so basically, i just took the math out of the neural network and worked on my own model. what i found was that i can define the hidden layer, not using math, but using art. when i defined the hidden layer i also found how to universalize the input layer and also how to universalize the output layer. thus thats how my program got its name: universal artificial intelligence program.

    as far as the hidden layer is concerned the computer dont' even know what the inner workings are, like i said its pure math. the math involved is just to calculate the strength between the input layer and its relationship to each of the output layer. eg. if someone writes the number 7 in a funny way, the strength of that input will be strongest on the output number 7. but because the number 7 was written in a funny way the computer also strengthened the connection to number 9. 7=80% probability 9=40% percent probability.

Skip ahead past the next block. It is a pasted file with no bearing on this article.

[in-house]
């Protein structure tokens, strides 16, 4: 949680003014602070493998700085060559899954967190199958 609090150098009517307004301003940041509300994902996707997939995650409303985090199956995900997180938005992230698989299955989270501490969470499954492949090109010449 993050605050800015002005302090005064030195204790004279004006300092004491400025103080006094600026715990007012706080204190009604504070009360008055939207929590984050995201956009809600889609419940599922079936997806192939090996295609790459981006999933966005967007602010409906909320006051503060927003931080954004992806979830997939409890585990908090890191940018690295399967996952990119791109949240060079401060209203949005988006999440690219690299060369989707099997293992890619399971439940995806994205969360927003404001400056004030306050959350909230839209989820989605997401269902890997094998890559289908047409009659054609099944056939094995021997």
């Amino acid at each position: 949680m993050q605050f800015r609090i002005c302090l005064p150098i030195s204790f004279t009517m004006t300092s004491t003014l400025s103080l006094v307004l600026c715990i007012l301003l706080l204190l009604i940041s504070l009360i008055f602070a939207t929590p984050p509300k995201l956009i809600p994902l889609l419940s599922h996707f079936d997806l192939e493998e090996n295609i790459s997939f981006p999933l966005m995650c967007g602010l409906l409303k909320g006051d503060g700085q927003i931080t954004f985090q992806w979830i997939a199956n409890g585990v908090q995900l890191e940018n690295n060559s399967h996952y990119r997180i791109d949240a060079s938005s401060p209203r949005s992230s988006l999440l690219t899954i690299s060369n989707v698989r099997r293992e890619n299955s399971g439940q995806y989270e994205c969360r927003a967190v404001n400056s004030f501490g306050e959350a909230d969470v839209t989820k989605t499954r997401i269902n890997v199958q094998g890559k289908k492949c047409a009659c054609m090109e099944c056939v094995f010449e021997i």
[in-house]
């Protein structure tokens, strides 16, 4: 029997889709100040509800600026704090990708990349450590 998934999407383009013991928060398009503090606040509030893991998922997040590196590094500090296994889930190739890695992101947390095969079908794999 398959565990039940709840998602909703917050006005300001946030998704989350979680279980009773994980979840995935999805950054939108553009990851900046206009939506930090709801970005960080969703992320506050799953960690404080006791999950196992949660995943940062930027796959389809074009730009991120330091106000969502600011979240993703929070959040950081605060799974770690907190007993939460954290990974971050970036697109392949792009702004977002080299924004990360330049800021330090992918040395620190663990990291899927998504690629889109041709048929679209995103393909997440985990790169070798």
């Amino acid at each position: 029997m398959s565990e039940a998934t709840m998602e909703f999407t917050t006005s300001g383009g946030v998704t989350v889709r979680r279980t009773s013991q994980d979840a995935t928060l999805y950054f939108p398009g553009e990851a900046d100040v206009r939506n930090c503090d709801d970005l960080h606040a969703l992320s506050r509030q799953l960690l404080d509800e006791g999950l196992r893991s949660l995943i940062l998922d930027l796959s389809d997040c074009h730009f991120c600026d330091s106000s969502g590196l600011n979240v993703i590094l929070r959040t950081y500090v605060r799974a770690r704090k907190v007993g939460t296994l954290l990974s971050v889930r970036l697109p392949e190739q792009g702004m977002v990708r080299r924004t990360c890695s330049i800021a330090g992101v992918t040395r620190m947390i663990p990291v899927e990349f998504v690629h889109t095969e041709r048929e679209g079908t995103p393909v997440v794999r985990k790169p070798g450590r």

only one of the categories in the output layer can be activated. since 7 has the highest probability then that is the output data that is activated.
     
  15. Lomion Registered Member

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    kmguru: Forget quantum computers. They will never ever be able to make one of those things powerful enough to do the calculations. The best way would to be to go with a linux cluster.